0
votes
0answers
37 views

Which one is right, “The text to search for must be typed in the …” or “The text to be searched must be typed in the …”?

Which one is right, "The text to search must be typed in the ..." or "The text to search for must be typed in the ..." or "The text to be searched must be typed in the ..." or "The text to be ...
0
votes
0answers
22 views

“Come home.” — other adverbs which refer to the noun versions of themselves?

In the phrase Come home. the word 'home' is playing the role of adverb, and essentially means 'to or towards home'. It is interesting to me that it has a rather recursive definition; are there ...
0
votes
0answers
41 views

They are going around you

I just very confused about the women's saying in below video, http://www.voanews.com/content/vendors-showcase-marijuana-products-washington-expo/2666893.html It appears in 2'30'', the women said " I ...
0
votes
0answers
37 views

Is it allowed to use however with in spite of

Can you please tell me if it is allowed to use "however" with "in spite of" at the beginning of the sentence such as: The proposed model is efficient. However, in spite of positive impacts such as a, ...
0
votes
0answers
23 views

open my heart / open up my heart

In a translation I am trying to decide whether I should use open my heart / open up my heart which is better do they have the same meaning?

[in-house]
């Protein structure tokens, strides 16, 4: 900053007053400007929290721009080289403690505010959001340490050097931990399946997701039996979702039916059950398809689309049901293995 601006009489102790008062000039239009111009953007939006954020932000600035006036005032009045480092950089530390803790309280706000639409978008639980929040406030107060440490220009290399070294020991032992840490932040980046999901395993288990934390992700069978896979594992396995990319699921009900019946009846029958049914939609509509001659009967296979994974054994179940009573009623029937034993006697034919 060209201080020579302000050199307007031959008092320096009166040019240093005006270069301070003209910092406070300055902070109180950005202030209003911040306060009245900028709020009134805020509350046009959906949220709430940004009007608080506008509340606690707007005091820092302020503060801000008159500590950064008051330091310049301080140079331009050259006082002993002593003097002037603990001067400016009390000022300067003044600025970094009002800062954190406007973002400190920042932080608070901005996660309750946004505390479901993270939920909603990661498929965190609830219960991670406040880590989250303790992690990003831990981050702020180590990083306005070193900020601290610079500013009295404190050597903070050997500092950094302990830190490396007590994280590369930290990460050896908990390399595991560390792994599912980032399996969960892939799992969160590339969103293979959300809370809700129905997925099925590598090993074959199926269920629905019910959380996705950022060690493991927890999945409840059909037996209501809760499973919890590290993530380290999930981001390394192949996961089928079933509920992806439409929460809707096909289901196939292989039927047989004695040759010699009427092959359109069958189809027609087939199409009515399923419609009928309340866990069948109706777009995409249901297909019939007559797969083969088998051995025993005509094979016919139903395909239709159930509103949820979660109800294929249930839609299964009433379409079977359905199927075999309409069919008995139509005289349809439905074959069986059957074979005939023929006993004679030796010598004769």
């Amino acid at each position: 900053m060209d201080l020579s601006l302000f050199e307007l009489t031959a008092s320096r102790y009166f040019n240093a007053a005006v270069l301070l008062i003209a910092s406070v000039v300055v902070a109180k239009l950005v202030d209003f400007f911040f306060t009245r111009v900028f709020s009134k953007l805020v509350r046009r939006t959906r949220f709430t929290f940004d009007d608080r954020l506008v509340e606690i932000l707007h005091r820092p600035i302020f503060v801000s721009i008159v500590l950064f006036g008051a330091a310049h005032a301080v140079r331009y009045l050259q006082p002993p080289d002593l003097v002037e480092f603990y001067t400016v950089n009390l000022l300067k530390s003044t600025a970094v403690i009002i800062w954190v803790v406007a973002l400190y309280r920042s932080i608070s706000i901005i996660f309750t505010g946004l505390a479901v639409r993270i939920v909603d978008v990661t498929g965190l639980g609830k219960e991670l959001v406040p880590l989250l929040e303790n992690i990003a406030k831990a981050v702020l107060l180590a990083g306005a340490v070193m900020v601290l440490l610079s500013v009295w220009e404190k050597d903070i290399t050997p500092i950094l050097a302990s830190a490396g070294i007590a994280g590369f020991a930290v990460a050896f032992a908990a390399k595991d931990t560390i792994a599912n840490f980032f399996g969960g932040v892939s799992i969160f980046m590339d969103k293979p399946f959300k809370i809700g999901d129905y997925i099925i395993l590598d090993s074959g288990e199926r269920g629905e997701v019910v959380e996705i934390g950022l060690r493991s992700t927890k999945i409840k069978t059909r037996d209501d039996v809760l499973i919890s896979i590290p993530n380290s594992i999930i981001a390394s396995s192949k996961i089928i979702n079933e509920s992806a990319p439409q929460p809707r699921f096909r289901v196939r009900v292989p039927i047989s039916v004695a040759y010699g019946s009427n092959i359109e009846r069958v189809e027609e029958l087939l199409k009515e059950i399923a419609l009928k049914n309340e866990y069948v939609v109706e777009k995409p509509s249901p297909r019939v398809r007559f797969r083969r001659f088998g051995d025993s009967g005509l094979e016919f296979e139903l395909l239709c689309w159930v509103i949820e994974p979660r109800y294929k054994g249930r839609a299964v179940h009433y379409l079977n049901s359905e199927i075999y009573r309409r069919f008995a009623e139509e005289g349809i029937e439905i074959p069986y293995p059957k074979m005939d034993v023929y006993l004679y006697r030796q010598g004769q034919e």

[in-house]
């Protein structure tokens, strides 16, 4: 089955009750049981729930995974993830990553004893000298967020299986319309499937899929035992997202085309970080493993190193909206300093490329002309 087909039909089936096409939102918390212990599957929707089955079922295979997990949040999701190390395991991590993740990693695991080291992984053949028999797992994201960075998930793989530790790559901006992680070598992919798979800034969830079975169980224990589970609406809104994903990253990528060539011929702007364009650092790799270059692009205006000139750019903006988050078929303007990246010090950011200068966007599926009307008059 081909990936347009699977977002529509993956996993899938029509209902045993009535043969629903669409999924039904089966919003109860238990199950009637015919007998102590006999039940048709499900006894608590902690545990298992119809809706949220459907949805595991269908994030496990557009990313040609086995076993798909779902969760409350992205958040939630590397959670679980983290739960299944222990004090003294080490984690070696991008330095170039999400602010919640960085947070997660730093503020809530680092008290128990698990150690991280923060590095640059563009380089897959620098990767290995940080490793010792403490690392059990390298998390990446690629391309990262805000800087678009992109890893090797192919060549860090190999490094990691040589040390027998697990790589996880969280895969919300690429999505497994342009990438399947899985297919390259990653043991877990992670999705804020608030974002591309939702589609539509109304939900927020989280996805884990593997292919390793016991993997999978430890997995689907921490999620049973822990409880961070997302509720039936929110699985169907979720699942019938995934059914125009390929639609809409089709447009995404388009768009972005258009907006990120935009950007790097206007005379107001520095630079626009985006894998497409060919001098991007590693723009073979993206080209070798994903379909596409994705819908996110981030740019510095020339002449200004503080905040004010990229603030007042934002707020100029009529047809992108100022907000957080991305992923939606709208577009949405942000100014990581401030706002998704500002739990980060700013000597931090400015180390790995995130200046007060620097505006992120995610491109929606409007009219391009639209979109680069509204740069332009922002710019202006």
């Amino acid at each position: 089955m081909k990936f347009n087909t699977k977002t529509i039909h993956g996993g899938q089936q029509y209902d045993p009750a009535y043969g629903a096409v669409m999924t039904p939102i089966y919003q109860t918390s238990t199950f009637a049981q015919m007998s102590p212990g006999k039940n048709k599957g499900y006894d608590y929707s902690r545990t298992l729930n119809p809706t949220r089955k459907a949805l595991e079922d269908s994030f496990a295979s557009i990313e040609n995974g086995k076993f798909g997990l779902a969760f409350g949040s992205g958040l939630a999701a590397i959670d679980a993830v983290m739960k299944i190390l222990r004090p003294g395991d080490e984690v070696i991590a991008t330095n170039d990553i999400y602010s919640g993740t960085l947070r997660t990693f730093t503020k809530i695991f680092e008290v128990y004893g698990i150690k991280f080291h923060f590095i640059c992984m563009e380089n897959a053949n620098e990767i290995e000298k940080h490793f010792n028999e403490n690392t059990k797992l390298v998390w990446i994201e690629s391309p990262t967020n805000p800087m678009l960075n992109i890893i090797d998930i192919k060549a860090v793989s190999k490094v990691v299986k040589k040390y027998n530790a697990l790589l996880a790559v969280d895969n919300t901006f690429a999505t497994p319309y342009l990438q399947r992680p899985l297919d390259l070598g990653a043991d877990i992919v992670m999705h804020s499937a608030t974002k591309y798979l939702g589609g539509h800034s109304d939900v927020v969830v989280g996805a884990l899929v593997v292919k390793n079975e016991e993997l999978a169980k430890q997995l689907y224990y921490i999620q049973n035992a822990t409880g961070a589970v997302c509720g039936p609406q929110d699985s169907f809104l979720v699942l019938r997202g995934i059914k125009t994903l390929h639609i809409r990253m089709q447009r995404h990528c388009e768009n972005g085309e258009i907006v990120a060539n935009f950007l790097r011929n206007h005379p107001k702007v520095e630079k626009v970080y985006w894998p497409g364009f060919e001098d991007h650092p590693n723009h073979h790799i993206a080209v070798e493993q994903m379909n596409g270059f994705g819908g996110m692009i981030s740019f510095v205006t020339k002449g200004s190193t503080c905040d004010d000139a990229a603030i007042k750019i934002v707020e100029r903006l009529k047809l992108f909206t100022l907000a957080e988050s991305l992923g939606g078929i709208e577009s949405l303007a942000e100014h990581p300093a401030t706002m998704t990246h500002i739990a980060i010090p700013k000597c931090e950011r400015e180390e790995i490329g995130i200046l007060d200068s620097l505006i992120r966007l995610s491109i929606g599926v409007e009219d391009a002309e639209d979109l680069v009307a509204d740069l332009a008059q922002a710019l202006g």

0
votes
0answers
41 views

Electronic module or unit?

I make circuit boards with micro controllers that I mount inside plastic cases. I've always referred to them as electronic control modules. But what is really the best word for these? Electronic ...
0
votes
0answers
51 views

Can we use “therefore” before “before”?

Can I use "therefore" like this in a sentence? "Many Companies have various software systems which need to exchange data between one another despite their using different protocols. Therefore, ...
0
votes
0answers
34 views

“In” after “happiest” or “content”

I feel the happiest and most content knowing I can always count on them. OR I feel the happiest and most content in knowing I can always count on them. Is it correct both ways? or does this ...
0
votes
0answers
58 views

Can the word “things” be used in reference people?

Can a list of 100 THINGS I LOVE include people?
0
votes
0answers
276 views

Usage of 'indeed', specifically in terms of position in a sentence

I'm wondering if there's any rule or consensus on how one should use the word 'indeed' when trying to convey actuality. The context is that I'm writing an email to someone about a job, but I'm not ...
0
votes
0answers
393 views

Is there a difference between: “The coming year” and “next year”?

If it were now January, would "the coming year" be taken to mean this year? If it were November would "the coming year" refer to the next calendar year or a period running from November to November?
0
votes
0answers
60 views

What is the difference among “at the outset”, “from the beginning”, and “at the beginning”?

Let me tell you at the outset that <-- sounds right Let me tell you from the beginning that <-- doesn't sound right Let me tell you at the beginning that <-- doesn't sound as right as #1 ...